ARAPAHOE COUNTY, Colo. — A 22-year-old has been sentenced to almost 50 years in prison after beating his caregiver to death and sharing a video of the crime on social media.
Brad Baker, 22, pleaded guilty to second-degree murder and aggravated robbery on Aug. 29, 2019 and was sentenced on Thursday to 48 years in prison, according to the 18th Judicial District Attorney’s Office. His caregiver, Harsono Harsono, was 61.
The crime occurred on June 4, 2017. That day, neighbors called 911 and reported a lengthy, violent attack in the apartment next to them, where Baker lived with Harsono, according to the district attorney’s office. The apartment is in unincorporated Arapahoe County.
When Arapahoe County deputies arrived to the apartment, they found Harsono bleeding profusely on the ground. The apartment had been torn apart — an entertainment center and coffee table were overturned and a bedroom door was broken. Water and cooking oil had spilled on the ground and blood splatters were on the walls and floor, according to the district attorney’s office.
Harsono was transported to the hospital but died.
One of Harsono’s neighbors told authorities they had seen a person leave the apartment in Harsono’s van after the violent outburst.
The following morning, Aurora police found Baker in the van on a residential street. He was “covered” in dry blood, according to the district attorney’s office.
Around this same time, a man from Colorado Springs called 911 and said Baker had reached out to him via Facebook Messenger’s video chat and recorded himself beating a man with chairs and a drying pan for 13 minutes.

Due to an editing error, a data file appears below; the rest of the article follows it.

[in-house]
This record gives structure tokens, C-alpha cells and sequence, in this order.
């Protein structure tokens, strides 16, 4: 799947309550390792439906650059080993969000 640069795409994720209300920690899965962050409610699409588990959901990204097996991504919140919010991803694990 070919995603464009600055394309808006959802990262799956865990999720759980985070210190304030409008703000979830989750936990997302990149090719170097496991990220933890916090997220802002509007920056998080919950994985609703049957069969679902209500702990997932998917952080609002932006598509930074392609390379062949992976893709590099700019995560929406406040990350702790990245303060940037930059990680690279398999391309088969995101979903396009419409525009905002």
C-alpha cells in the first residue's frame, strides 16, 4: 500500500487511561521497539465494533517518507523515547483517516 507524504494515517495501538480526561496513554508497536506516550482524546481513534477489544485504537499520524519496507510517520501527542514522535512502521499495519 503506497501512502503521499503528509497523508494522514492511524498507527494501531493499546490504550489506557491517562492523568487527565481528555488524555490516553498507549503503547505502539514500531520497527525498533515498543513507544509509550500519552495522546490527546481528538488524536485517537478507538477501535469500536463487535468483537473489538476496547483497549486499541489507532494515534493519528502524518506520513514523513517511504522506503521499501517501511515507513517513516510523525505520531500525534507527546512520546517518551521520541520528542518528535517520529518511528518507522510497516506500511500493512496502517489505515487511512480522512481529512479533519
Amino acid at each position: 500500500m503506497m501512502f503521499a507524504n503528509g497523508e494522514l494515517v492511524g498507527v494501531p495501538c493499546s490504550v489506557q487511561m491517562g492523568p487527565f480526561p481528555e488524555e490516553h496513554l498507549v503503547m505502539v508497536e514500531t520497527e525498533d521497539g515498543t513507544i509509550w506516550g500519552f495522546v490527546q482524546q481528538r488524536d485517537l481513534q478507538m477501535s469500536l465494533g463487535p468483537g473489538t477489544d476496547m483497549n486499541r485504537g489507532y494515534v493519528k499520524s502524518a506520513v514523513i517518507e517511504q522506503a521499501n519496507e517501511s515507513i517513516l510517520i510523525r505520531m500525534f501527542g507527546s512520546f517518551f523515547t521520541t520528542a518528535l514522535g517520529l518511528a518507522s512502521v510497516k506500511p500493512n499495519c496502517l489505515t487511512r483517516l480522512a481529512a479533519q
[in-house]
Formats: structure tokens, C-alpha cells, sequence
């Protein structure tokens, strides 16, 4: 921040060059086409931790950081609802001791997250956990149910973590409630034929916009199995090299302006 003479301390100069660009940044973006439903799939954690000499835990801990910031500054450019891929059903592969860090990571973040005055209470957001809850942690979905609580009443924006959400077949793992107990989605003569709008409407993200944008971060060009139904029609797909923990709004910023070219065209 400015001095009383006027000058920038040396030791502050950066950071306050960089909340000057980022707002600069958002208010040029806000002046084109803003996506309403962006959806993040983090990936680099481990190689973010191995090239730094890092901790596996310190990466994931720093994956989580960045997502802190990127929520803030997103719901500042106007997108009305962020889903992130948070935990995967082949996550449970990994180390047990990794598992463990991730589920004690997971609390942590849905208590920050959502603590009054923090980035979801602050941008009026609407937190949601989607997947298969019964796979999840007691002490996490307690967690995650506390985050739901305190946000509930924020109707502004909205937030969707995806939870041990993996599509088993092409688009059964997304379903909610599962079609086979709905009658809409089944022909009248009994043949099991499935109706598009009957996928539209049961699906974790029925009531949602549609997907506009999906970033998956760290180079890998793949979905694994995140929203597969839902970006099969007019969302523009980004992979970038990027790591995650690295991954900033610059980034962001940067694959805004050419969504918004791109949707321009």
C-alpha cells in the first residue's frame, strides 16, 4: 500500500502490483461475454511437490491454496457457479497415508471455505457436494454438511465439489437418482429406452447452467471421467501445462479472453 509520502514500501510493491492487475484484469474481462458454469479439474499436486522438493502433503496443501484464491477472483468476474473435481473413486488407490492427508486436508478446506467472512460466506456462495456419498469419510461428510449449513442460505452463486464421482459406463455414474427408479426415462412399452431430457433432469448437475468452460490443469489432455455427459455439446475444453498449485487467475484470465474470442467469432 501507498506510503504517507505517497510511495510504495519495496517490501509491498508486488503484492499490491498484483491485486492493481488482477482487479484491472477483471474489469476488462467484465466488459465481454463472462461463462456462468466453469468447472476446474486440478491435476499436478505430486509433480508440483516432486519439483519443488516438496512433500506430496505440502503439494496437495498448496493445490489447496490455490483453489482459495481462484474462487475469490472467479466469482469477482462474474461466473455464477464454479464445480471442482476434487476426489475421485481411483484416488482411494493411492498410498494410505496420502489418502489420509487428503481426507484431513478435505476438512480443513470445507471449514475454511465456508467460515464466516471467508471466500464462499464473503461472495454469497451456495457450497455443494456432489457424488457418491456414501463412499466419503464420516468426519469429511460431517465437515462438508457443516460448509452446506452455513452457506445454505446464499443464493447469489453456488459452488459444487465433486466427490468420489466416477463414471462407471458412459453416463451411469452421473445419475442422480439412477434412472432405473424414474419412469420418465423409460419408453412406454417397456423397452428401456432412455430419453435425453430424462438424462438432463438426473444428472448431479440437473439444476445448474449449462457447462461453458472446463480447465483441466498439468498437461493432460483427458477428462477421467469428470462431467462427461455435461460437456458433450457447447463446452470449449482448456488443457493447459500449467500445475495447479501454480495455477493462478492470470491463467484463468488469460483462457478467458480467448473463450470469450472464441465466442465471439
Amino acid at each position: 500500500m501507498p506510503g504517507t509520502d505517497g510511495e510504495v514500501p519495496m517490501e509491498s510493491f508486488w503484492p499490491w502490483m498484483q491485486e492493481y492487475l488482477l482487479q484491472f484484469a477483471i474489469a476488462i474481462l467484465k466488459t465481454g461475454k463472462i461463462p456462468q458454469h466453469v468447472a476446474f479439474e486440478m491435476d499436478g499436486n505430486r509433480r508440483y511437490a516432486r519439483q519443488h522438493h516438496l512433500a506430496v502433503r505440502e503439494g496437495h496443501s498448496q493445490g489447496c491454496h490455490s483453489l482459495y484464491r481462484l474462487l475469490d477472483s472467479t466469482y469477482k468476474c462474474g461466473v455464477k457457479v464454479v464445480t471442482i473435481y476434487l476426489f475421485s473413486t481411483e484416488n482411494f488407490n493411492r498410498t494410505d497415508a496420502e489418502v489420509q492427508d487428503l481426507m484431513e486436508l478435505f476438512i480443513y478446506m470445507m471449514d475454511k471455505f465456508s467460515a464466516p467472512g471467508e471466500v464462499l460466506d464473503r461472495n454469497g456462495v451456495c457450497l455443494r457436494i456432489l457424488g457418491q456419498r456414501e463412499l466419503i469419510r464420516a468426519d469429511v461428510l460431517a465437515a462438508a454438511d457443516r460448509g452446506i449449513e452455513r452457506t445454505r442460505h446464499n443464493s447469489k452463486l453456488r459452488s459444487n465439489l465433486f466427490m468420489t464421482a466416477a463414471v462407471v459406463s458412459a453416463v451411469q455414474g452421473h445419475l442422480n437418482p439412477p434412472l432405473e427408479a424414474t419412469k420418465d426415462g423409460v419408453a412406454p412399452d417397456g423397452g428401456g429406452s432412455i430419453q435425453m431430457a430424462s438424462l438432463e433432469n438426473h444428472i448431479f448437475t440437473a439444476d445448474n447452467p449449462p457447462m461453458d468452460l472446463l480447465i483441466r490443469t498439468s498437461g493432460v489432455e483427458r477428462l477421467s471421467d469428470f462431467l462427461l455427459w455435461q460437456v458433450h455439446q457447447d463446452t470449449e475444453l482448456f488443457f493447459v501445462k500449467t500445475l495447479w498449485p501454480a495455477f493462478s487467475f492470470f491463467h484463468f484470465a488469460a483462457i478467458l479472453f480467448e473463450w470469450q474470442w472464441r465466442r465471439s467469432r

“This was a particularly brutal and heinous crime,” Chief Deputy District Attorney Andrew Steers said in court during Baker’s sentencing. “Mr. Harsono was beaten with everything in that room. And the man who received the video told investigators Baker laughed as he did it. This was an intentional act.”
Harsono had fled religious persecution in Indonesia to make a new life in the United States, said Senior Deputy District Attorney Brian Eckhardt.
“He chose a life of service, and he did nothing but try to help the defendant,” he said. “Instead of gratitude, he received a brutal beating. His daughters’ last moments with their father are painful memories… The maximum sentence might not help them heal, but it is the appropriate resolution for this horrific crime.”
The judge imposed the maximum sentence due to the “tremendously aggravated nature of this crime,” according to the district attorney’s office.
Additional charges against Baker were dismissed as part of a plea deal.
Charges against Baker’s alleged accomplice are still pending.